As the recent financial meltdown demonstrated, money can be a confusing thing on Wall Street. Part of this is the Street's bizarre, Frankensteinian creations. After all, if mortgage-backed securities, collateralized debt obligations and other "exotic financial instruments" were easy to understand, they wouldn't be quite so profitable -- or dangerous.
But on another level, some of the Street's mystery comes from the massive numbers that it bandies about. While a billion dollars is easy enough to understand in concept -- it's simply the number one followed by nine zeroes -- the actual magnitude of the sum is hard to imagine.
In the height of the financial boom, some traders jokingly measured the money they earned in terms of "bottles," specifically, the price of bottle service at a fancy New York bar or nightclub. In this manner, they could reduce a large sum, like a $75,000 price tag on a car, to a relatively manageable 150 bottles of premium vodka, served tableside.
For a different view of Wall Street's and Corporate America's unimaginable salaries, we took a similar approach. Except, rather than measuring the Street's impressive compensation packages through the lens of hyperinflated booze, we went with a more common number: $49,777. According to the U.S. Census Bureau, this was the median income of an American household -- defined as 2.59 people -- in 2009.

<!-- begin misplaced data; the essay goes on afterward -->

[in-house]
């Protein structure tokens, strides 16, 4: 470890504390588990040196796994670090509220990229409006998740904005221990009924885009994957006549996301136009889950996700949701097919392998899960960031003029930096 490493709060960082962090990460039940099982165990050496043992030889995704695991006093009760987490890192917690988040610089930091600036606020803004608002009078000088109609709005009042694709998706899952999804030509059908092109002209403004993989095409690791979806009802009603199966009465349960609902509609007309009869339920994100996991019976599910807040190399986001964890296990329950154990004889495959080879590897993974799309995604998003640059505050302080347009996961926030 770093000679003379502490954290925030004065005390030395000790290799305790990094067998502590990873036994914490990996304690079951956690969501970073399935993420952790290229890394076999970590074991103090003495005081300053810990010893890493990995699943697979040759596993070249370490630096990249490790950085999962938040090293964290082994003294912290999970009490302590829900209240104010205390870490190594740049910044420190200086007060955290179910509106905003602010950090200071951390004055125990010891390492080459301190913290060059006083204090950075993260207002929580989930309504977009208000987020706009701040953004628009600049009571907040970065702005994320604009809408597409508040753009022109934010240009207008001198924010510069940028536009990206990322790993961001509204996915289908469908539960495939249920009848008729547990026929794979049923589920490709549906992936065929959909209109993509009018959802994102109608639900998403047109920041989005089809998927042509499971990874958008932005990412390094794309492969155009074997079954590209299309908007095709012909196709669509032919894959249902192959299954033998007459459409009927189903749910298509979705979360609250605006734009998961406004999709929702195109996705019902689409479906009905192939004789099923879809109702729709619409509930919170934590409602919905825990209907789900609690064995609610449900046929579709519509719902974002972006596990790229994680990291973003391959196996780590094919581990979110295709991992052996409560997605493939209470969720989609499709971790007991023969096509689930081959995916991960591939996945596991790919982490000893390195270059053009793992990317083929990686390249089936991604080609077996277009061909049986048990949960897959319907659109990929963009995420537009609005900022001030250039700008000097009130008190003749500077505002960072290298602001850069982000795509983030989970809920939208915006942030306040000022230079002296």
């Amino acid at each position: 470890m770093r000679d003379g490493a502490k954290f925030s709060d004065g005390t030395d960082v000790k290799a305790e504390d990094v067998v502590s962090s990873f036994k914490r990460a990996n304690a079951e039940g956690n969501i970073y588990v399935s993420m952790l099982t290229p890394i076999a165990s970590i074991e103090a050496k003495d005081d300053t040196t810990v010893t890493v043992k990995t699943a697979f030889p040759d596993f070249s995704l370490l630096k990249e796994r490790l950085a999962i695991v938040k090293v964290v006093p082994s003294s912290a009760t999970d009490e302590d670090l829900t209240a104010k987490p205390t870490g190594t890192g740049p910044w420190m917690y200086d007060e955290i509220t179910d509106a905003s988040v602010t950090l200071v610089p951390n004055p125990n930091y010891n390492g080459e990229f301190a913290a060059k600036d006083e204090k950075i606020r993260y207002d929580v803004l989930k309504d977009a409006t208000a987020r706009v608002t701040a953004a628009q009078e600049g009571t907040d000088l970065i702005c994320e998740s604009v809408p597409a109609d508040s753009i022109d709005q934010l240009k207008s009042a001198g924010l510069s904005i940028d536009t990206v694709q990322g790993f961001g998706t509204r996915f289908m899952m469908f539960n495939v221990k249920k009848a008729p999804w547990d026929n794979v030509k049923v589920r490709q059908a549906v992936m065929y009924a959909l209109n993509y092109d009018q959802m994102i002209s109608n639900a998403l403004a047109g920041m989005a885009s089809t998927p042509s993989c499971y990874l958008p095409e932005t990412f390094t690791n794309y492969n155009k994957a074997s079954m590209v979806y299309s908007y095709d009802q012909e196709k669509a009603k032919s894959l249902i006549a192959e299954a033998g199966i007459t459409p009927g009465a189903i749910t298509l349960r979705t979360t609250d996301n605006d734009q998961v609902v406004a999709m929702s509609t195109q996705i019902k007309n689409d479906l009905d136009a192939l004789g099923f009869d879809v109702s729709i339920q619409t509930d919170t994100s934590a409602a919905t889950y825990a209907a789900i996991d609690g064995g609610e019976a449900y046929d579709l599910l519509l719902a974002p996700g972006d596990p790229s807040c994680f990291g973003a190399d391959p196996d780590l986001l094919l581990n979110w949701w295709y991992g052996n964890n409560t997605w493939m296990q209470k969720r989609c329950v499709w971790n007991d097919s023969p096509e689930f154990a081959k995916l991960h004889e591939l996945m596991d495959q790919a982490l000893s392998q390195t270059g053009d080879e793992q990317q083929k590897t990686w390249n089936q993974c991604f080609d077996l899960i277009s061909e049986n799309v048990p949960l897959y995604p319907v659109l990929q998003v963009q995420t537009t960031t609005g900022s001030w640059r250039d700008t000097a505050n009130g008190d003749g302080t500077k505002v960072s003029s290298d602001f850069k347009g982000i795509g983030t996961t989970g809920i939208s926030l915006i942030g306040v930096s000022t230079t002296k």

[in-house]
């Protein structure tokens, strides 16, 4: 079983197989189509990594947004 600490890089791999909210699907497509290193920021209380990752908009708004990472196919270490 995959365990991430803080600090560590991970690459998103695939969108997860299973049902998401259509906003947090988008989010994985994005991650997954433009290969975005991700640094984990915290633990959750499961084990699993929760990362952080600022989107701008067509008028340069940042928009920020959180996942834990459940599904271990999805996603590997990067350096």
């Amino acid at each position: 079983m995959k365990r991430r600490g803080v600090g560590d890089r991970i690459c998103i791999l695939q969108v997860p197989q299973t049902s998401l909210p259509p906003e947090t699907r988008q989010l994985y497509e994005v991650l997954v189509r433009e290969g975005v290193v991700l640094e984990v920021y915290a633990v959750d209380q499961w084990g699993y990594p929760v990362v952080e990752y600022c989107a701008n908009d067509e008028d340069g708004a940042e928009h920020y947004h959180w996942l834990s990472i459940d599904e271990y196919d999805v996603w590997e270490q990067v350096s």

Higher Salaries, Smaller Bonuses
Year-end bonuses are a useful place to begin comparing big business salaries to regular incomes. For years, many of America's top financial firms paid relatively small salaries but augmented them with huge bonuses -- a policy that, according to regulators, led workers to engage in risky deals in the hope of reaping short-term gains.
In the aftermath of the 2008 financial meltdown, one of Wall Street's biggest changes was that many firms raised salaries but cut bonuses. At Goldman Sachs (GS), for example, the base salary for a managing director jumped from $300,000 to $500,000 -- or, to put it another way, it went from the yearly income of six average American households to the yearly income of 10.
But these salary jumps came with some harsh cuts and a few bruised feelings. In a recent article, Esquire's Foster Kamer noted that the 2010 bonus allowance at Wall Street's top five firms was $90 billion, or more than the combined GDP of 13 countries. In terms of average incomes, this is equivalent to the yearly pay of more than 1.8 million American households, or almost 4.7 million people. That represents the combined population of Wyoming, Vermont, North Dakota, South Dakota and Alaska, with Kansas City, Mo., thrown in for good measure.